So as I mentioned, the trucks only take you PART of the way up, and once you get to a certain point, you have to continue either on foot or in a litter. Due to this, there are TONS of porters with these really interesting backpacks to carry large loads of people’s things. I wasn’t sure at first WHY you would have so much at a shrine, but I was soon to find out!


As I was walking up, I noticed a “Foreigner’s Fee!! 6,000 kyat!!!” sign outside of a building. I knew there was an entrance fee, but I didn’t know it was just for foreigners.


I went in, signed the guestbook, and paid… and then they gave me a tag to wear to identify me as a foreigner. Umm… because I look Burmese? Ok. Cool. Thanks, guys!


After I paid the fee, the path up narrowed a bit and I really started to get a feel for just HOW MANY people were making pilgrimage to this site on the same day as me. It was more than a little humbling, to say the least…


As you follow the footpath up to the Golden Rock, there are TONS of places to take photos, as the path winds serenely around the mountain, providing excellent viewing points. However, my favorite photo of me with the Golden Rock is this one…


Once you ascend to the top of the mountain, there are two security guards and a metal detector, which you can see off to the right corner of this photo. There’s also a stand selling gold leaf, which you can adhere to the rock for blessings/luck, and a sign that says, “No bags, no cameras, no phones.”

Ok, I can understand that, it’s a sacred site and all…but what are single pilgrims/visitors supposed to do with their things?! I stood around for a good 15 minutes while I contemplated this conundrum, until finally another two clearly-travelers popped up in my line of sight. I asked what they did, and they said they had just met because they’d watched each other’s bags, and offered to watch mine as well.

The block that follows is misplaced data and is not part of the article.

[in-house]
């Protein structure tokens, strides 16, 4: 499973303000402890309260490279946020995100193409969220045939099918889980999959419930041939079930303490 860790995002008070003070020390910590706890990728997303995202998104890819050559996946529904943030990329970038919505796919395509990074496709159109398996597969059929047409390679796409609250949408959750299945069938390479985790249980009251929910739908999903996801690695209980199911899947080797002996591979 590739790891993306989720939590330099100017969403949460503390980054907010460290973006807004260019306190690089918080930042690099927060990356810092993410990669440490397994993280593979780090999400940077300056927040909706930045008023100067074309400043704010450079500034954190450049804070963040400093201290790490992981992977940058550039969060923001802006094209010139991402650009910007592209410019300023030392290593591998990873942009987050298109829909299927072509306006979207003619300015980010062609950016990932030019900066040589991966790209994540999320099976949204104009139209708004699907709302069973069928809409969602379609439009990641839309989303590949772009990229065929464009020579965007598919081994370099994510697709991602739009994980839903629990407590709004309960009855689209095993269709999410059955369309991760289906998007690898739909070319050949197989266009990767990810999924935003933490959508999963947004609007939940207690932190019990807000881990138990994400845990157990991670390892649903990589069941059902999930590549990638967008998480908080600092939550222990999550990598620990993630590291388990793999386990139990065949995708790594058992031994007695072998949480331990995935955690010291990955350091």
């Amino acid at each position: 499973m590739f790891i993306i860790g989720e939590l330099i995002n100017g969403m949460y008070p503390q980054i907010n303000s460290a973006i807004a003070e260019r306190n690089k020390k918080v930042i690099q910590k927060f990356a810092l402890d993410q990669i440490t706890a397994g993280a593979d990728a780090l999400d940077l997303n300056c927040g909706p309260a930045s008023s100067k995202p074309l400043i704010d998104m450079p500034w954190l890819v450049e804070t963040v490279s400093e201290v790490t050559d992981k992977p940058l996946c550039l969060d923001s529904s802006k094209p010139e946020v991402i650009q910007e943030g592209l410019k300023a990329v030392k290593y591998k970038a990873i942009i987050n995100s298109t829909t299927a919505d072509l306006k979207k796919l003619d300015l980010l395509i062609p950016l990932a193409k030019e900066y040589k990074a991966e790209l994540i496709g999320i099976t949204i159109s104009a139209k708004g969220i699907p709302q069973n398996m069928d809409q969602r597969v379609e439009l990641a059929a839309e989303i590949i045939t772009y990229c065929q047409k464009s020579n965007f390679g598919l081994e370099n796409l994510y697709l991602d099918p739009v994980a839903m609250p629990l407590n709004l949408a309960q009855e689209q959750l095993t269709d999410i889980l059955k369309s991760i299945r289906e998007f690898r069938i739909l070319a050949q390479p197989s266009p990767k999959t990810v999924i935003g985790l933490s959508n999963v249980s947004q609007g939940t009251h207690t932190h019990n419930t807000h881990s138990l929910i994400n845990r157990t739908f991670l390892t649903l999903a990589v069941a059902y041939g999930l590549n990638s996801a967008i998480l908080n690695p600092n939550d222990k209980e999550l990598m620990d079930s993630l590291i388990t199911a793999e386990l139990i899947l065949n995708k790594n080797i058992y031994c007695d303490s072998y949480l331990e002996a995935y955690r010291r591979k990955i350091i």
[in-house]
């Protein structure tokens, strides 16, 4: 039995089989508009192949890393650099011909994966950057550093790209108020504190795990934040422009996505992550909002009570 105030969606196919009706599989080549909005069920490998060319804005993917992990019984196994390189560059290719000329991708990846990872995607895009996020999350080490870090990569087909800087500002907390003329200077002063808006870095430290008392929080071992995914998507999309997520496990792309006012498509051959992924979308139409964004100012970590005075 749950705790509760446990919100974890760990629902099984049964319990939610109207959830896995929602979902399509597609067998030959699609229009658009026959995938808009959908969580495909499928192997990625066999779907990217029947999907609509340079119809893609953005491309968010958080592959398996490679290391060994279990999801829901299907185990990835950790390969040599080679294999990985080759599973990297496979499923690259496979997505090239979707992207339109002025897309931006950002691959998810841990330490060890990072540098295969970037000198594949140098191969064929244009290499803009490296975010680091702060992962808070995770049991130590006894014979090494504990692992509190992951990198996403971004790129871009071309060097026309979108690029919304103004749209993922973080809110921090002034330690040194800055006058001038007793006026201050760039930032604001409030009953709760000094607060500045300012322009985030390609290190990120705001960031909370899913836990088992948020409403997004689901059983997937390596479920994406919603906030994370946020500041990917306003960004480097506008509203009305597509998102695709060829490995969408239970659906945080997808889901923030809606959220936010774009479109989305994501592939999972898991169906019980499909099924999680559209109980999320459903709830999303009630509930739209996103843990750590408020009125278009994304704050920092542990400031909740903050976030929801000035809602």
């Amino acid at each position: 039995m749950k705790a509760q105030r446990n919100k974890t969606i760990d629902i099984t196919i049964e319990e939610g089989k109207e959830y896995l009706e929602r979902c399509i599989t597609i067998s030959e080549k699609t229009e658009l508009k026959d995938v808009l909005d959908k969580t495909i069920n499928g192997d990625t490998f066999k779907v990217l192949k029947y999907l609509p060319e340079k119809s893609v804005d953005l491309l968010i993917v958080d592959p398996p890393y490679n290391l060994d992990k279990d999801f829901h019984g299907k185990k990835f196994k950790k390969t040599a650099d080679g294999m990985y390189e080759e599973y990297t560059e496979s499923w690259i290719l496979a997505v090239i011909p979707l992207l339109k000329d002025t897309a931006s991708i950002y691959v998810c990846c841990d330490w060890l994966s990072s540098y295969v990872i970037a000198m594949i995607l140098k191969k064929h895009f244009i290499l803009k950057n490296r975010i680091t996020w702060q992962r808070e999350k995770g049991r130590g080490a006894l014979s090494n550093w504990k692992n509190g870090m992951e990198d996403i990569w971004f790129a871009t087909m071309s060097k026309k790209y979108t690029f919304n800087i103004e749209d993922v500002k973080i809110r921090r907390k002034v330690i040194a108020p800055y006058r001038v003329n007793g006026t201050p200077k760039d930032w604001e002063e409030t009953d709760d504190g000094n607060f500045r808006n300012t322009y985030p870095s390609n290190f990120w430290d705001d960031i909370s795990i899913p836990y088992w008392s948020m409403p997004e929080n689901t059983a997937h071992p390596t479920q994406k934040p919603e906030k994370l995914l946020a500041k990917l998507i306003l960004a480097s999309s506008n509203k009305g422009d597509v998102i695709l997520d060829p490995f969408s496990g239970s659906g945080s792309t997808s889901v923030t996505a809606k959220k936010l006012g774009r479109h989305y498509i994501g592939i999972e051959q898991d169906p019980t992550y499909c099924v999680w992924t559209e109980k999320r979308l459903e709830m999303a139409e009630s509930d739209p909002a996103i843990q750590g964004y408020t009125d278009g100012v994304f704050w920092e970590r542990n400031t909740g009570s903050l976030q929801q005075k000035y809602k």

I handed them my pack and happily walked over.

The guard FREAKED OUT.

Apparently, in addition to a ban on bags, phones, and cameras, there’s also a ban on WOMEN.


How lame.

So…. The guys who had my stuff suggested getting as CLOSE AS POSSIBLE to the rock and they would take a photo for me.

You can see how much that pleased the security guard.


Oh well.

I actually also took a NICE shot of Golden Rock too…


Annnnnnnnnd then you have this last, typical shot of me. I like this one because it gives me a good segue to ramble at you all about the lore of the Golden Rock. As you can see in the photo, the Rock is poised on the precipice of Kyaiktiyo Mountain, in Thaton District of Myanmar. The story is simple, and may remind you of the Shwedagon Pagoda story from Day 1 in Yangon… Essentially, a hermit was gifted with a hair of Buddah, which through some trials and tribulations found its way to a King with supernatural powers, who enshrined the hair at Kyaiktiyo Pagoda and actually serves to perpetually levitate the golden rock on the edge of the mountain.

So here you go. Classic photo of me in a TYPICAL me outfit because COLORS. The girl watching the front of the shrine-area also did NOT like my pants, so she made me rent a skirt and I SWEAR she talked to someone from my derby team because my pants were BLACK and this is the skirt she gave me. Bloody brilliant.


At this point I’m wandering around with the other two travelers, one is a student from Switzerland and one is a doctor from Malaysia. We’d been chatting and we walked down together after spending time just chilling out and appreciating the atmosphere. By the way… everyone with all the stuff? They had CAMPING SUPPLIES! EVERYWHERE you looked on the paths in the afternoon was covered in these little makeshift tents with families inside hanging out, napping, or eating. It was pretty darn cool!


Anyhow, as we were walking down to the truck area, the Malaysian doctor offered both of us kids a ride back to Yangon in the taxi he rented for the day. Now, I know what you’re thinking…. But I know you ALSO know what I did.

The Swiss kid said he’d go if I went, so we figured we were safer together…. So we accepted! It saved us a ton of money even though I’d already bought my return ticket, AND it ended up that his driver took us to a bunch other cool shrines on the way. Plus, we got back HOURS earlier than we would have, directly dropped at our hostels!

Oh, and on the way, we stopped for a BOSS lunch, which the Malaysian ALSO refused to let us pay for… Seriously, the kindness of strangers! When I tried to argue with him to let me pay for something, he told me not to worry about it, and that, “In Asia, things are different,” and that I would pay it forward someday. I ended up relenting and just thanking him profusely before and after passing out in the taxi on the way back…

Once we arrived at my hostel, I thanked him AGAIN and raced out because I had JUST enough time for my evening activity… which you’ll just have to wait to hear about in my next post!